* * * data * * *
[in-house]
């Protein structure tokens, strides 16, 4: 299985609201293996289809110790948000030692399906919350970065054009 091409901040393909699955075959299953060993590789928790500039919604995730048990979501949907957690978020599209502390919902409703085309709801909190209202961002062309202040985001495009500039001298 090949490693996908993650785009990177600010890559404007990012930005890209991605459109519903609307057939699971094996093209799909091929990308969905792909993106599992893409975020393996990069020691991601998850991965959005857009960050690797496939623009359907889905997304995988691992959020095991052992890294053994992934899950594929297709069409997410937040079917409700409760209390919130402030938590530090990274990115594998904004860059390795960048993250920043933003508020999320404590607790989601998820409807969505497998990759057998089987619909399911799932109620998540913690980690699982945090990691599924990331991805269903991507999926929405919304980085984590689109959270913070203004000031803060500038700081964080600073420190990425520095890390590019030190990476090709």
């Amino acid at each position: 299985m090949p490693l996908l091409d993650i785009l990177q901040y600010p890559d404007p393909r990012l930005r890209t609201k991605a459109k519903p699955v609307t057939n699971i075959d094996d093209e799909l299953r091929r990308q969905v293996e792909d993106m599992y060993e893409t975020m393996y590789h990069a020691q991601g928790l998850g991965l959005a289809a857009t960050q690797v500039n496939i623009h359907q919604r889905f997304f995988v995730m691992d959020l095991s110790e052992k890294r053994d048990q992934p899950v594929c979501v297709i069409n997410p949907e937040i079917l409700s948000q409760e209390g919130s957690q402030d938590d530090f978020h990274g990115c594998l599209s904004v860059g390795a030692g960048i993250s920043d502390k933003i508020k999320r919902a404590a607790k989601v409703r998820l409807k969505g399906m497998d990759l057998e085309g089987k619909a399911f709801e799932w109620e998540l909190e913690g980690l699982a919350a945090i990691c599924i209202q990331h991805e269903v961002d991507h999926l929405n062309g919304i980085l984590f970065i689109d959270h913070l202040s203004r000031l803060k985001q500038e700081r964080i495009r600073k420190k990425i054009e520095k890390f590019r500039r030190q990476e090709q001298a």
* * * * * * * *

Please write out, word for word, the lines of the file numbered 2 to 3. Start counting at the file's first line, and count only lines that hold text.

């Protein structure tokens, strides 16, 4: 299985609201293996289809110790948000030692399906919350970065054009 091409901040393909699955075959299953060993590789928790500039919604995730048990979501949907957690978020599209502390919902409703085309709801909190209202961002062309202040985001495009500039001298 090949490693996908993650785009990177600010890559404007990012930005890209991605459109519903609307057939699971094996093209799909091929990308969905792909993106599992893409975020393996990069020691991601998850991965959005857009960050690797496939623009359907889905997304995988691992959020095991052992890294053994992934899950594929297709069409997410937040079917409700409760209390919130402030938590530090990274990115594998904004860059390795960048993250920043933003508020999320404590607790989601998820409807969505497998990759057998089987619909399911799932109620998540913690980690699982945090990691599924990331991805269903991507999926929405919304980085984590689109959270913070203004000031803060500038700081964080600073420190990425520095890390590019030190990476090709």
């Amino acid at each position: 299985m090949p490693l996908l091409d993650i785009l990177q901040y600010p890559d404007p393909r990012l930005r890209t609201k991605a459109k519903p699955v609307t057939n699971i075959d094996d093209e799909l299953r091929r990308q969905v293996e792909d993106m599992y060993e893409t975020m393996y590789h990069a020691q991601g928790l998850g991965l959005a289809a857009t960050q690797v500039n496939i623009h359907q919604r889905f997304f995988v995730m691992d959020l095991s110790e052992k890294r053994d048990q992934p899950v594929c979501v297709i069409n997410p949907e937040i079917l409700s948000q409760e209390g919130s957690q402030d938590d530090f978020h990274g990115c594998l599209s904004v860059g390795a030692g960048i993250s920043d502390k933003i508020k999320r919902a404590a607790k989601v409703r998820l409807k969505g399906m497998d990759l057998e085309g089987k619909a399911f709801e799932w109620e998540l909190e913690g980690l699982a919350a945090i990691c599924i209202q990331h991805e269903v961002d991507h999926l929405n062309g919304i980085l984590f970065i689109d959270h913070l202040s203004r000031l803060k985001q500038e700081r964080i495009r600073k420190k990425i054009e520095k890390f590019r500039r030190q990476e090709q001298a």